New-build detached house Dresden
Three-room flat as modern pavilion
A detached three-roomed apartment – that’s basically how the minimalist black pavilion could be described that the architects at the Code Unique practice in Dresden have inserted into a rambling horticultural landscape behind a listed 19th-century villa. It was conceived for a father and his juvenile son and contains precisely what both need, namely a private room for each to retire to plus a spacious communal area given over to the entertaining of guests.
The building’s laid-back looks and black-carbonised timber façades blend in well with the striking space around. A process of judicious interaction with the surrounding urban greenery has lent the structure a quite unusual footprint, inclusive of a gentle cutaway in the south-facing façade to respectfully accommodate an existing stand of trees. An elongated timber terrace with a flat cantilever roof adheres to, and effectively helps define, the contours of what is a decidedly unusual ground-plan.
The plot’s somewhat sloping nature benefits both the architecture and those it houses. The building lies half interred in the earth to the north. Its north-western façade is cut back at the corner to yield a small covered area outside abutting a slope supported by weathering steel. This has been configured as a small terrace with an outdoor shower in direct proximity to both the bedroom and the bathroom. The view afforded from the bedroom evokes a sense of being on holiday in warmer climes – shingle and a natural stone wall with grasses, with a small set of steps leading to a restful seating area.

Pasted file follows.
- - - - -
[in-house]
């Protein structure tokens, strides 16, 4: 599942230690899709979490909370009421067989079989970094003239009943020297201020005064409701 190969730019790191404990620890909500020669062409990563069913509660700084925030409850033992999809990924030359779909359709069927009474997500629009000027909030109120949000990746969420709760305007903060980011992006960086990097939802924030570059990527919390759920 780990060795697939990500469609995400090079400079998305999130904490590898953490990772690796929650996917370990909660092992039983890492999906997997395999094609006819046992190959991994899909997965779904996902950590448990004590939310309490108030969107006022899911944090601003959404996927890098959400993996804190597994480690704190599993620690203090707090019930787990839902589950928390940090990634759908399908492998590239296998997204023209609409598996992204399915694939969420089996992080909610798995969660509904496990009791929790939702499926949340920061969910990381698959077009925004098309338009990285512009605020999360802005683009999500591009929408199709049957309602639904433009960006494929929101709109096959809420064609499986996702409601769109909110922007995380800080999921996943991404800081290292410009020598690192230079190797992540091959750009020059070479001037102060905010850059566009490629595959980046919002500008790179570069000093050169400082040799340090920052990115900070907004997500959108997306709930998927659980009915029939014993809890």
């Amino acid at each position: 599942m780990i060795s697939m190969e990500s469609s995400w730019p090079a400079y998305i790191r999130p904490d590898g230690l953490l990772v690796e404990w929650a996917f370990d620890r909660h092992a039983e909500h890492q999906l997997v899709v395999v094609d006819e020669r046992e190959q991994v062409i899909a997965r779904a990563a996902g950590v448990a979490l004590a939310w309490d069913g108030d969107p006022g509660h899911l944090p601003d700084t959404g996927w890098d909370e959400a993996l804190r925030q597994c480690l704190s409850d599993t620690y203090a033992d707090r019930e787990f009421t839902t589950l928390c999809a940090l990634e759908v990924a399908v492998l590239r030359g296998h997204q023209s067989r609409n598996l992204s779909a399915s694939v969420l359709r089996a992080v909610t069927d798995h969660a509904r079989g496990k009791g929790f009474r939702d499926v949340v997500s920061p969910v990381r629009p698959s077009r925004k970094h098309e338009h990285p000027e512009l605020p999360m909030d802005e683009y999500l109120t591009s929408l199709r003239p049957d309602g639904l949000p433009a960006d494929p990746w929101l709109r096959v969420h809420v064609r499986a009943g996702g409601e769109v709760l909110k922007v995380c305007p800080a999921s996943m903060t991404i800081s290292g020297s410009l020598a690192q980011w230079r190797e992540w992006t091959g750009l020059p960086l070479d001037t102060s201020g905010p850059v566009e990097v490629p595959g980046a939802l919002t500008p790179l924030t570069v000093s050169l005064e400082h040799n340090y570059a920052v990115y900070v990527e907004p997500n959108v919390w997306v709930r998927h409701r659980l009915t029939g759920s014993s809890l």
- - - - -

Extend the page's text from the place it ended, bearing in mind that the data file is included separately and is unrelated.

Architecture and Object
Photo: Code Unique Architekten: Volker Giezek, Peter Jarisch, Martin Boden-Peroche (f. l. t.. r.)
© Michael Bader
“Our single-storey building in black nestles inconspicuously amongst trees that have long stood on the site,” is how the architects at Code Unique describe their detached house project. “The reductionist use of concrete, timber and steel imparts an aura of tranquillity, safety and inclusion to the building both inside and out.”
Breezy and in a positive sense simple
The entire south-facing side of the house is glazed from floor to ceiling. Broad sliding doors give on to an adjoining terrace. Two narrow, non-opening windows are all that were foreseen for the remaining façades – that to the west as a source of light for the exposed-concrete seat by the fireplace, that to the north serving a workstation divided off from the rest of the accommodation by fitted shelving.
There are no walls at all to the open-plan living room, which is lent structure by means of dedicated fitted furnishings in white-lacquered MDF. The restful atmosphere pervading spaces derives from the consistent use of but a few materials. Walls and ceilings have been fashioned in exposed concrete. A floor-to-ceiling fireplace in waxed steel echoes the darkness of the façade. Lambent oak flooring in the living quarters contrast starkly with the slate with which the floor and walls in the bathroom are lined. This is a space whose impact is defined by the naturalness of the slate as well as by its extraordinary elegance.
Project leader Martín Boden-Peroche sought a lever handle for the house’s doors that would “accord with the design scheme in a self-evident yet elegant manner”. He describes the FSB 1242 fitting as being “timeless, breezy and in a positive sense simple”. “Understatement” turned handle design! Linear and geometrical as its oval-section grip may be, it nevertheless rests comfortably in the user’s hand. “The agreeably rounded protrusion at the back is a particularly snug tactile experience,” the architect enthuses. Flush-recessed handle roses and the omission of a key rose merely serve to make the handle appear more elegant still.
Photo: Teaser and Photos 1 to 5: © Robert Gommlich,
Photo 6: © Code Unique